Relatives of Royal Star & Garter residents who died during the first Covid-19 lockdown have spoken about their loss ahead of its first anniversary.
Pauline Dain, Karen Ellis and Margaret Clements all lost their mums at the Surbiton Home during April and May 2020.
They paid tribute to their parents, spoke about their mothers’ final days, and discussed the impact the pandemic has had on their lives ahead of the National Day of Reflection, which takes place on Tuesday, 23 March – exactly one year after the first stay-at-home order was announced.
Royal Star & Garter is a charity which provides loving compassionate care to veterans and their partners living with disability or dementia.
A cherry blossom tree will be planted in each of the charity’s three Homes on the National Day of Reflection to serve as a living memorial for residents, and for staff, who have worked tirelessly throughout the pandemic to ensure residents continue to receive exceptional care.
Seven residents died at the Surbiton Home in April and May 2020. Some of these residents had Covid-19 listed on their death certificate.
Karen Ellis’ mother Jean Ryder died at Royal Star & Garter in May, after contracting Covid-19, aged 88. The Home had also cared for her father. Karen said her mother “loved people and she saw the good in everybody”. During lockdown, mother and daughter enjoyed the Zoom sessions arranged by the Home. When Jean’s health suddenly deteriorated, Karen was unable to visit due to an underlying health issue, but said:
“I remember how she was in our last Zoom session [two days earlier], and that has been the biggest comfort to me.” She added: “I can’t wait until the Home is fully open again and I can go back and have my closure. I didn’t see my mother in the short time when she was deteriorating, so I need to get back and say my goodbyes.”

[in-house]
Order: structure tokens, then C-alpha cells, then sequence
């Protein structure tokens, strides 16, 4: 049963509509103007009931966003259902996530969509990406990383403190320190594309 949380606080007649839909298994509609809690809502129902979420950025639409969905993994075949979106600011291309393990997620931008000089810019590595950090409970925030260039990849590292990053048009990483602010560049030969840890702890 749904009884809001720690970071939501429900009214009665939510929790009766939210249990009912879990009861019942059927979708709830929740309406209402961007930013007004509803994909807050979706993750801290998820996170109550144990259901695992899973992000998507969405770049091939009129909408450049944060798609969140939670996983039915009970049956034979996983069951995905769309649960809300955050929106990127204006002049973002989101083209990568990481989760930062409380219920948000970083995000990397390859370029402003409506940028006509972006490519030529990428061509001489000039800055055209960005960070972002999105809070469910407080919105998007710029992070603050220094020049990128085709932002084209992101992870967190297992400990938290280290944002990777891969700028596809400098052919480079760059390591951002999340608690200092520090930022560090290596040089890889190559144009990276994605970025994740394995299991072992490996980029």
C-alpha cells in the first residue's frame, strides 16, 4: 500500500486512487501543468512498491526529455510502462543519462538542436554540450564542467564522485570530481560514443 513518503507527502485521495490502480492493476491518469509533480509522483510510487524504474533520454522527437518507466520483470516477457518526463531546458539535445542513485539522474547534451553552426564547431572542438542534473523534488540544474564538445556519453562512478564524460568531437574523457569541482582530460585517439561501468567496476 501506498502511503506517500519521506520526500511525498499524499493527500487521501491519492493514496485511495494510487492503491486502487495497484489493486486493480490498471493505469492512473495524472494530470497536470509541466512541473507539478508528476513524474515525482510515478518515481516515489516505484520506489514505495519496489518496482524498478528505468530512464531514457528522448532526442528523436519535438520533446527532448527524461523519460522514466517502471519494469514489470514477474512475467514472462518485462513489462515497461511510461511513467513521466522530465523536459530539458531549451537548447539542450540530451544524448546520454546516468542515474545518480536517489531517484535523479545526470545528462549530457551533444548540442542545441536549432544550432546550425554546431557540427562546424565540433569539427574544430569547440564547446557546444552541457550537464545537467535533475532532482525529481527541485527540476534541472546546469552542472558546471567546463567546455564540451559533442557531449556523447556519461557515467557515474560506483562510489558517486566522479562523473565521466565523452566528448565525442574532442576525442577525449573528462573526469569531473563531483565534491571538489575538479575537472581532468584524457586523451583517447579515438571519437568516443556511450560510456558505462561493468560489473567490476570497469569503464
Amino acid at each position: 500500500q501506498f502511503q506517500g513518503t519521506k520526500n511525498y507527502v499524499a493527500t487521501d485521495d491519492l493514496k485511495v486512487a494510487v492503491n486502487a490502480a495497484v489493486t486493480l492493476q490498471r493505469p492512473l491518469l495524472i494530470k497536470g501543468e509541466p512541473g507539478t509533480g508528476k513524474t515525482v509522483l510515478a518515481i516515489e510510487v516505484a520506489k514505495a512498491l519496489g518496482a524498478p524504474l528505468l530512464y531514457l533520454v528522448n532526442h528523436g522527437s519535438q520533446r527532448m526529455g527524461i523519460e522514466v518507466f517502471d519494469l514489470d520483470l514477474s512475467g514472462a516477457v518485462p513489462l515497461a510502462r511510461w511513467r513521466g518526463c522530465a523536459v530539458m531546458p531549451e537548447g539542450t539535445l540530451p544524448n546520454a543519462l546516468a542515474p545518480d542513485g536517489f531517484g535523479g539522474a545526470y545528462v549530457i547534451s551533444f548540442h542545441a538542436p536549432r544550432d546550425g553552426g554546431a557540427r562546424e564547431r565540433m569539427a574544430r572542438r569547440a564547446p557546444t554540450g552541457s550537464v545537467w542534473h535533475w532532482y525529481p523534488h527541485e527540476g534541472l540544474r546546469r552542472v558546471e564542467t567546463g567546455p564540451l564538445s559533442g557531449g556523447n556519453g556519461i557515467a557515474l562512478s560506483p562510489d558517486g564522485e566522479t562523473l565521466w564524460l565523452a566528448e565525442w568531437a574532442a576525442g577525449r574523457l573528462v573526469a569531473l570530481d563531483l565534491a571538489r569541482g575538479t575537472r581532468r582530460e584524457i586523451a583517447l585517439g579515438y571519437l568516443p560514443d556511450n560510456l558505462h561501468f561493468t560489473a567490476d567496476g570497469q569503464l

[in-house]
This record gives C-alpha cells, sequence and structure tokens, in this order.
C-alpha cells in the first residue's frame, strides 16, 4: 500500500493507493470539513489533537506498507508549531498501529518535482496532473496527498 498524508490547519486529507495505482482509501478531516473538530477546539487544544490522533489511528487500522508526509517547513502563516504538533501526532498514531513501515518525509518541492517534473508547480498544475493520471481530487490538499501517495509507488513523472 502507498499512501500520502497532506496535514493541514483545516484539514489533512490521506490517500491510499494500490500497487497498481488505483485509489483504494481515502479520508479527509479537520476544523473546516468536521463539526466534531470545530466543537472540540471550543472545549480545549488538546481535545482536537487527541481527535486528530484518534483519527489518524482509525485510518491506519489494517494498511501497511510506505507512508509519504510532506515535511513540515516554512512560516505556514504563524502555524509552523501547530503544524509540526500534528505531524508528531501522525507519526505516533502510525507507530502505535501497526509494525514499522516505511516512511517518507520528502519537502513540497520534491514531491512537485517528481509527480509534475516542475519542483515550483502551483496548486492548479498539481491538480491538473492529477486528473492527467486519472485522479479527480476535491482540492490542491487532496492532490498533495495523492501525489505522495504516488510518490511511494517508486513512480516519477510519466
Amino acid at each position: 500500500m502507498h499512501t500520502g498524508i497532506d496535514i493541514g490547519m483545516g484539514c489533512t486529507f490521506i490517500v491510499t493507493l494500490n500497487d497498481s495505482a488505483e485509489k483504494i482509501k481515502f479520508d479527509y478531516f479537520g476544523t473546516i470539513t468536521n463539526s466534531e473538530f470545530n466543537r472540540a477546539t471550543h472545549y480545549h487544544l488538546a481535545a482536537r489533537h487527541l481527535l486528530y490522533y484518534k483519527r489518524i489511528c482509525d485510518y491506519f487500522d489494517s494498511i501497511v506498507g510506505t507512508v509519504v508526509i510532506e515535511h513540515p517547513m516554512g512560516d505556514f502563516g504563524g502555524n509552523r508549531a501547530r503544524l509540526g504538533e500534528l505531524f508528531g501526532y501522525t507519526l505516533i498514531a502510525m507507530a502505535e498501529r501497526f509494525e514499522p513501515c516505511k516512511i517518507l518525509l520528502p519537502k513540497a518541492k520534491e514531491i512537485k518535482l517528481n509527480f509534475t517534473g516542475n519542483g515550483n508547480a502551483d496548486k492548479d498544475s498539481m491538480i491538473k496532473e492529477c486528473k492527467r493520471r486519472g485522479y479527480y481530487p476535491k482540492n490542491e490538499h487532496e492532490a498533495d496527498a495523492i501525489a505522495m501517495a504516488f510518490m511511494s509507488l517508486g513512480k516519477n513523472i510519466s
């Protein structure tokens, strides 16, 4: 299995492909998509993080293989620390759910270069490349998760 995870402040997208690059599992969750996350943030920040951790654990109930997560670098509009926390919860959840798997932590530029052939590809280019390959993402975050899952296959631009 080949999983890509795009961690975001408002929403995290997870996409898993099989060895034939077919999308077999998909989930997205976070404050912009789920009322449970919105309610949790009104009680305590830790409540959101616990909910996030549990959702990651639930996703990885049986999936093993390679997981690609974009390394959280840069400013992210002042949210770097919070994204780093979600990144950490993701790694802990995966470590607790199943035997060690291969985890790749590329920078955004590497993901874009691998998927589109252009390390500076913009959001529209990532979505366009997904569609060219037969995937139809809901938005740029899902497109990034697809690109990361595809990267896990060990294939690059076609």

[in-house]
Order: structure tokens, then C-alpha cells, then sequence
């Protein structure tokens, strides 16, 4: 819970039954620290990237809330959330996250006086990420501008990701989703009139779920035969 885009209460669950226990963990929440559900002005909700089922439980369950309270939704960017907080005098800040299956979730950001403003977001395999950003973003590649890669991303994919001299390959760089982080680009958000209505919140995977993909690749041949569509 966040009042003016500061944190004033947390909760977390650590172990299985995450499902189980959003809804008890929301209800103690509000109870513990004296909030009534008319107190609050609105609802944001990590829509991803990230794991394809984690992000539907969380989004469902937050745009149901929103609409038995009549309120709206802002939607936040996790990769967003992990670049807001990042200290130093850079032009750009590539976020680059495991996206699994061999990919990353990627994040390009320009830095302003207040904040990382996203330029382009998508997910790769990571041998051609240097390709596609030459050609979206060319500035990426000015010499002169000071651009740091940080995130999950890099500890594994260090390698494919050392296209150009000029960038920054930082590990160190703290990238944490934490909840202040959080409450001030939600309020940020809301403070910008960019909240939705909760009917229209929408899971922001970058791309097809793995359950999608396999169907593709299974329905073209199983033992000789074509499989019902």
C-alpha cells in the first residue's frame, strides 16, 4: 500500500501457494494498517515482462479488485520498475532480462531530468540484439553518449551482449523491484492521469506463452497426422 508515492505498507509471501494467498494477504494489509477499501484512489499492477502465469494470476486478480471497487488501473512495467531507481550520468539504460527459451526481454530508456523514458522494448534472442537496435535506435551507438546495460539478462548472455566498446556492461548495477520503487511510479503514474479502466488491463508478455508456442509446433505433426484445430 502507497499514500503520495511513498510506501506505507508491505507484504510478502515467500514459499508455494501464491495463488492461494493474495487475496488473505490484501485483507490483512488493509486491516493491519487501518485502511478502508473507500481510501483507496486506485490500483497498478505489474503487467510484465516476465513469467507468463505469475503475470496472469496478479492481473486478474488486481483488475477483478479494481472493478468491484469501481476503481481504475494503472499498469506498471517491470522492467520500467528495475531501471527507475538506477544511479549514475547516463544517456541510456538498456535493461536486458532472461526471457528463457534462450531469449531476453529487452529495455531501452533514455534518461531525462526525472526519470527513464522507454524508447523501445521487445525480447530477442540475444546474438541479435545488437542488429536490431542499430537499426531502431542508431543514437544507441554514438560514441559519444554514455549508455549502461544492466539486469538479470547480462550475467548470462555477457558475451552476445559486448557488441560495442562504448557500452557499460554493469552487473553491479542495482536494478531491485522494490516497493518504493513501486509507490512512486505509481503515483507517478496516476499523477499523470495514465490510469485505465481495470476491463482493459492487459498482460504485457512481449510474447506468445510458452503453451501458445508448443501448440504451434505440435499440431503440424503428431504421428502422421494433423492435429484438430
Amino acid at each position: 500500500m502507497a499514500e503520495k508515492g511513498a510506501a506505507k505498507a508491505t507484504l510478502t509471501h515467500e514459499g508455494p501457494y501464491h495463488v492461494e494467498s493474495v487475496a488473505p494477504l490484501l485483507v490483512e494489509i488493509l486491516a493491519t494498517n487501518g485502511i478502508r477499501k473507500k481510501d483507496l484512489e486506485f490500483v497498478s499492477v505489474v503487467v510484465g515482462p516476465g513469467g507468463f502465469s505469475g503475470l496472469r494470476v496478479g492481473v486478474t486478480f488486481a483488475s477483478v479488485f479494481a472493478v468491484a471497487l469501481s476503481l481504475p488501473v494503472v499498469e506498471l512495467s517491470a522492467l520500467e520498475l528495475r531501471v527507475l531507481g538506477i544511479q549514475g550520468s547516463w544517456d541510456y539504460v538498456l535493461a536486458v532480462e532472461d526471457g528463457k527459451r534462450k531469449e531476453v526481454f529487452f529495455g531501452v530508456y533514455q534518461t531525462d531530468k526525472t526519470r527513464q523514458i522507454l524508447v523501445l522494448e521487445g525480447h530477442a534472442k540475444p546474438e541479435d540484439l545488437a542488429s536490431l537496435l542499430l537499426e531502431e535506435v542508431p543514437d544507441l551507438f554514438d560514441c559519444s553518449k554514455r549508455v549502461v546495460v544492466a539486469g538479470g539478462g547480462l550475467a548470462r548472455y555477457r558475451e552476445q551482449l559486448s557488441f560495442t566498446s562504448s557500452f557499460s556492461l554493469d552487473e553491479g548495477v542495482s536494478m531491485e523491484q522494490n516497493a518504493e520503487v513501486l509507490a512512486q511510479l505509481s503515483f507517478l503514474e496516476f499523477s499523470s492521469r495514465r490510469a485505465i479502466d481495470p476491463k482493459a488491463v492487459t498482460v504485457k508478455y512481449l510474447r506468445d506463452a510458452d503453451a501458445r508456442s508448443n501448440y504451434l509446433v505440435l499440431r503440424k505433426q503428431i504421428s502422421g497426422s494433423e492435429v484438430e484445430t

Pauline Dain said mum Betty Dawson, a WWII veteran, was known in the family as ‘Supergran’. She loved scrabble and her visits from daughters, granddaughters and great grandchildren to the Surbiton Home. Betty was 97 when she died in April. Pauline was able to spend time with her mother the day before she passed away, and recalls:
“You’re never ready to say goodbye to your mum, and not being with her as a family when she died was incredibly hard. But I feel the Home did everything it possibly could for Mum and me. I couldn’t ask for more.”
Cora Young died in April, aged 95. She is described as “redoubtable” by her daughter Margaret Clements, who has fond and happy memories of her mother’s time at Royal Star & Garter. She was able to visit before Cora died:
“I talked to Mum and stayed with her a good, long time. She was aware I was there and talked to me… I can honestly say I didn’t have any regrets in the manner of her passing. She had a really happy life and died a peaceful death.”
In Royal Star & Garter’s Solihull Home, one resident has died after contracting Covid-19 since the start of the pandemic. No residents have tested positive for the virus in the charity’s High Wycombe Home over the past 12 months.
Royal Star & Garter staff and residents will also observe a one minute’s silence at midday on the National Day of Reflection.